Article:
Pediatricians Say Emergency Contraception Should Be Prescribed In Advance; Why I Agree

Yesterday, the American Academy of Pediatrics (AAP) stated its opinion that the United States’ pediatricians should explain emergency contraception to all of their adolescent patients, as well as make available advance prescriptions for females under 17 years old.

Currently, girls under 17 are not able to purchase the morning-after pill, which undoubtedly has led to innumerable pregnancies for teenagers who otherwise would never have conceived. This not only causes immense difficulties for the mother, whose body and emotional state may not be ready for a child, but it also leads to the spending of millions of dollars of tax money. So wouldn’t it make sense to help those girls obtain the necessary preventative measures?

According to Reuters, the AAP is calling upon doctors to make emergency contraception forms such as Plan B and Plan B One-Step available to their patients, an announcement that many women’s health groups are praising. Janet Crepps, for example, is senior legal counsel for the Center of Reproductive Rights, says, “We are very pleased to see this recommendation because it represents progress towards our ultimate goal which is that women of all ages should have unrestricted access to emergency contraception.”

Many people are upset–because of course they are!–that young women may be able to get ahold of the morning-after pill more easily than they’d like, including the United States Conference of Catholic Bishops who called the decision “tragic.” Michael O’Dea, founder and executive director of the non-profit Christus Medicus Foundation, said, ”Since when should the physicians take over the responsibility of what parents should be doing?” Well, considering how much teenagers just love talking to their parents about sex,  I kind of doubt that everybody will be able to simply rely on their parents for help if they desperately needed it.

Many girls and women require the morning-after pill after rape in order to prevent a pregnancy from an already-terrifying event. If a young girl’s rape falls into the all-too-common category of “Not Reported,” how will she find emergency contraception to prevent an unwanted pregnancy? Or, in the case of incest, how could she possibly get her parents to simply get it for her without serious consequences?

It may worry some people that this will make it more common for people to use emergency contraception as an everyday type of birth control. And of course, I don’t believe that the morning-after pill should be used as such. That would be ridiculous and irresponsible. But if pediatricians explain exactly when, why and how emergency contraception should be used, as well as making sure they are able to acquire proper birth control such as pills, condoms, the patch, Nuva-Ring and so on, then the risk of young girls using the morning-after pill improperly will decrease immensely.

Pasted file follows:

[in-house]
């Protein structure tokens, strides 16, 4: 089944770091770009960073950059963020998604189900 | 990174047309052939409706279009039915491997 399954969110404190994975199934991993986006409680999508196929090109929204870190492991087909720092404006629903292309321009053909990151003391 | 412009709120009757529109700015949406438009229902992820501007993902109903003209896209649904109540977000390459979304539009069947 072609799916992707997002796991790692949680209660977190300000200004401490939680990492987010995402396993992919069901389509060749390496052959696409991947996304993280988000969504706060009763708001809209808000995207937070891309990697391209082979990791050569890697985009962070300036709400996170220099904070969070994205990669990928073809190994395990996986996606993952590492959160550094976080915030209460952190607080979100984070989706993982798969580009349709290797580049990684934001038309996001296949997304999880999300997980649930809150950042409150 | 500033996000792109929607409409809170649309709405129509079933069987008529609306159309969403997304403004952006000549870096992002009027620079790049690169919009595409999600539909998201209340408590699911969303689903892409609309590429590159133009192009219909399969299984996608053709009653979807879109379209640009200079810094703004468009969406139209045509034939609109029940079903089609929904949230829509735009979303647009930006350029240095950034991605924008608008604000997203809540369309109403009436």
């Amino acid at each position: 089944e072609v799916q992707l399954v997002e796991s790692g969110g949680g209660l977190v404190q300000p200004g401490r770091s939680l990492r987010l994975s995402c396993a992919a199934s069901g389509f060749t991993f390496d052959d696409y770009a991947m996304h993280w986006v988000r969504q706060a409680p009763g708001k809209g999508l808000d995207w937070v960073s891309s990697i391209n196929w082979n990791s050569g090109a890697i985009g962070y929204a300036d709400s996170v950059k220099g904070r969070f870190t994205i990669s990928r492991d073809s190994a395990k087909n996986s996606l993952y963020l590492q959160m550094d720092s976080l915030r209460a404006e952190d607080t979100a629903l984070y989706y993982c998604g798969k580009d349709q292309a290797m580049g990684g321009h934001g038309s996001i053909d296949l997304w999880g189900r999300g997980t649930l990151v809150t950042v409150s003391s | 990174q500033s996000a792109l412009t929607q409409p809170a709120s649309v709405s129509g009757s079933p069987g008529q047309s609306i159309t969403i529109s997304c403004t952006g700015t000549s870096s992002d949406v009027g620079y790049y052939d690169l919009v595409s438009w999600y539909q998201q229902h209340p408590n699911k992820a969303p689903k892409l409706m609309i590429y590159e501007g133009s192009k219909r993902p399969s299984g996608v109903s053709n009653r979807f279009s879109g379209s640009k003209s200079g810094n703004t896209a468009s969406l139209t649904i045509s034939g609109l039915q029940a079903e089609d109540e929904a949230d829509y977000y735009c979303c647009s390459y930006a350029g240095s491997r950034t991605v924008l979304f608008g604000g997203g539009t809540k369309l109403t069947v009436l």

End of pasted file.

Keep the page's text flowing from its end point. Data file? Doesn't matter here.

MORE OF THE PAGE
As of now, it’s extremely difficult to get the morning-after pill after dark, even for adults. This is why I always keep one or two packs–just in case a housemate or friend needs one the same day I do–because Planned Parenthood isn’t always open. And if you’re a teenager who doesnt have any 18+ friends willing to get her some Plan B, suddenly you’re out of options and the waiting game begins. Allowing females to have a prior prescription will prevent a middle man requisite, as well as the stress and/or pregnancy that could’ve been avoided.

We know millions of teenagers will have sex. We know this. We can’t afford to be naive enough to believe that blissful ignorance channeled by way of abstinence-only education will be totally effective.

I think this is an excellent step in pediatrics and women’s health. Birth control and even emergency contraception should be as easy to get your hands on as condoms–after all, it’s a human right to be able to control your own reproductive system.

Photo: USAToday30

Share This Post:
    • Ella

      If you a girl has enough knowledge to understand that the morning after pill would prevent pregnancy then they understand that birth control would do just that. Plan B is just that, a back up plan. People should not be relying on this after they already have sex and didn’t think to be safe beforehand.
      Lets be honest, Plan B’s biggest consumers aren’t rape/incest victims. They are irresponsible people.

      • Tania

        And irresponsible people should not be having babies. It’s not going to make them more responsible through magic or whatever it is people seem to think is going to happen.

      • JennyWren

        Your assumption is that people will rely on it. I don’t think this is the case. This is exactly the same argument people make about abortion. The truth is that only an absolutely tiny percentage of people rely on Plan B or on abortion as their primary form of contraception, simply because it is far too much hassle and expense to do so. Taking the morning after pill usually results in nausea for at least a few hours after taking it and it can be difficult to get a hold of. No-one opts for an unreliably available option that can make them sick if they can help it.
        I also find this “irresponsibility” argument confounding. So taking one form of birth control is responsible but another is not? Accidents do happen. Condoms split, or don’t get used properly, and young people sometimes have sex when they weren’t planning to. At that point it becomes a question of damage control, and plan B is absolutely an attempt to take responsibility. This is the central point of the article: you can talk all you want about how people should behave, but you should primarily respond to the reality of how they do behave.